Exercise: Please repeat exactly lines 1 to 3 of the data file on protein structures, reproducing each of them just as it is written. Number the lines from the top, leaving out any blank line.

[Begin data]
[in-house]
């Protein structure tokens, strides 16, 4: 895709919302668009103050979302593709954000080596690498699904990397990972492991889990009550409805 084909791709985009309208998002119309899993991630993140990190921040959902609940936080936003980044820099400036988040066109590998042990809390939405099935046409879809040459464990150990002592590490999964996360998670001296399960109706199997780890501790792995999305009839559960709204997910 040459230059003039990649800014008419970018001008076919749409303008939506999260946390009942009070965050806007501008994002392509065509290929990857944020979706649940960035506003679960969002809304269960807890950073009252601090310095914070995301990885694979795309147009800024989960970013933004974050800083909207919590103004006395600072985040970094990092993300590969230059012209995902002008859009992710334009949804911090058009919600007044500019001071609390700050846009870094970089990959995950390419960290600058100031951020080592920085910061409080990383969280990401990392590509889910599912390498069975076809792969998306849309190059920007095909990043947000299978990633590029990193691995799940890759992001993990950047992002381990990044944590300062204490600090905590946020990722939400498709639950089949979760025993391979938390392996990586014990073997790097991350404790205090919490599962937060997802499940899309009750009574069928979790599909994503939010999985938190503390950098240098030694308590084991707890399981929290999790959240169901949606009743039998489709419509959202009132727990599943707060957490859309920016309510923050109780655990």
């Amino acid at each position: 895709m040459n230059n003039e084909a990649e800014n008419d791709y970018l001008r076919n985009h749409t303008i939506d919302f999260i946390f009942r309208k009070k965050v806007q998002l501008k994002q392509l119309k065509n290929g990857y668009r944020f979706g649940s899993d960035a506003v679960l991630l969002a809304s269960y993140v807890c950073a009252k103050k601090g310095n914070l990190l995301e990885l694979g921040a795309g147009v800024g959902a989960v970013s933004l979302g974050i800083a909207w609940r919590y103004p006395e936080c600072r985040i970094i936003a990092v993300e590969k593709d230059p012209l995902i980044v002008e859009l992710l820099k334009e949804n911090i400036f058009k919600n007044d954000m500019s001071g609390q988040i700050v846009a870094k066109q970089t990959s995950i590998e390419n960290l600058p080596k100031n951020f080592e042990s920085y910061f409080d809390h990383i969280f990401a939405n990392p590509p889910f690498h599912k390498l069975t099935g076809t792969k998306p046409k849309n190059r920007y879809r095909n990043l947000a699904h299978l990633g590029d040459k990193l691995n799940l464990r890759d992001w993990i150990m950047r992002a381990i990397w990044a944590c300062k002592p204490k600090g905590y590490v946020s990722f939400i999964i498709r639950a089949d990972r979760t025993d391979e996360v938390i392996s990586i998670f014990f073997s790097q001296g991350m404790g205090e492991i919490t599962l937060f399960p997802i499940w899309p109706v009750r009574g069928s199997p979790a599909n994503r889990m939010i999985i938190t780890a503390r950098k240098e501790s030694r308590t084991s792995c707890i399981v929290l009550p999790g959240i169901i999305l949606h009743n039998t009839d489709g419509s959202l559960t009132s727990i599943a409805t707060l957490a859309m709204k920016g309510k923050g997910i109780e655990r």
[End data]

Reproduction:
[in-house]
């Protein structure tokens, strides 16, 4: 895709919302668009103050979302593709954000080596690498699904990397990972492991889990009550409805 084909791709985009309208998002119309899993991630993140990190921040959902609940936080936003980044820099400036988040066109590998042990809390939405099935046409879809040459464990150990002592590490999964996360998670001296399960109706199997780890501790792995999305009839559960709204997910 040459230059003039990649800014008419970018001008076919749409303008939506999260946390009942009070965050806007501008994002392509065509290929990857944020979706649940960035506003679960969002809304269960807890950073009252601090310095914070995301990885694979795309147009800024989960970013933004974050800083909207919590103004006395600072985040970094990092993300590969230059012209995902002008859009992710334009949804911090058009919600007044500019001071609390700050846009870094970089990959995950390419960290600058100031951020080592920085910061409080990383969280990401990392590509889910599912390498069975076809792969998306849309190059920007095909990043947000299978990633590029990193691995799940890759992001993990950047992002381990990044944590300062204490600090905590946020990722939400498709639950089949979760025993391979938390392996990586014990073997790097991350404790205090919490599962937060997802499940899309009750009574069928979790599909994503939010999985938190503390950098240098030694308590084991707890399981929290999790959240169901949606009743039998489709419509959202009132727990599943707060957490859309920016309510923050109780655990």
């Amino acid at each position: 895709m040459n230059n003039e084909a990649e800014n008419d791709y970018l001008r076919n985009h749409t303008i939506d919302f999260i946390f009942r309208k009070k965050v806007q998002l501008k994002q392509l119309k065509n290929g990857y668009r944020f979706g649940s899993d960035a506003v679960l991630l969002a809304s269960y993140v807890c950073a009252k103050k601090g310095n914070l990190l995301e990885l694979g921040a795309g147009v800024g959902a989960v970013s933004l979302g974050i800083a909207w609940r919590y103004p006395e936080c600072r985040i970094i936003a990092v993300e590969k593709d230059p012209l995902i980044v002008e859009l992710l820099k334009e949804n911090i400036f058009k919600n007044d954000m500019s001071g609390q988040i700050v846009a870094k066109q970089t990959s995950i590998e390419n960290l600058p080596k100031n951020f080592e042990s920085y910061f409080d809390h990383i969280f990401a939405n990392p590509p889910f690498h599912k390498l069975t099935g076809t792969k998306p046409k849309n190059r920007y879809r095909n990043l947000a699904h299978l990633g590029d040459k990193l691995n799940l464990r890759d992001w993990i150990m950047r992002a381990i990397w990044a944590c300062k002592p204490k600090g905590y590490v946020s990722f939400i999964i498709r639950a089949d990972r979760t025993d391979e996360v938390i392996s990586i998670f014990f073997s790097q001296g991350m404790g205090e492991i919490t599962l937060f399960p997802i499940w899309p109706v009750r009574g069928s199997p979790a599909n994503r889990m939010i999985i938190t780890a503390r950098k240098e501790s030694r308590t084991s792995c707890i399981v929290l009550p999790g959240i169901i999305l949606h009743n039998t009839d489709g419509s959202l559960t009132s727990i599943a409805t707060l957490a859309m709204k920016g309510k923050g997910i109780e655990r």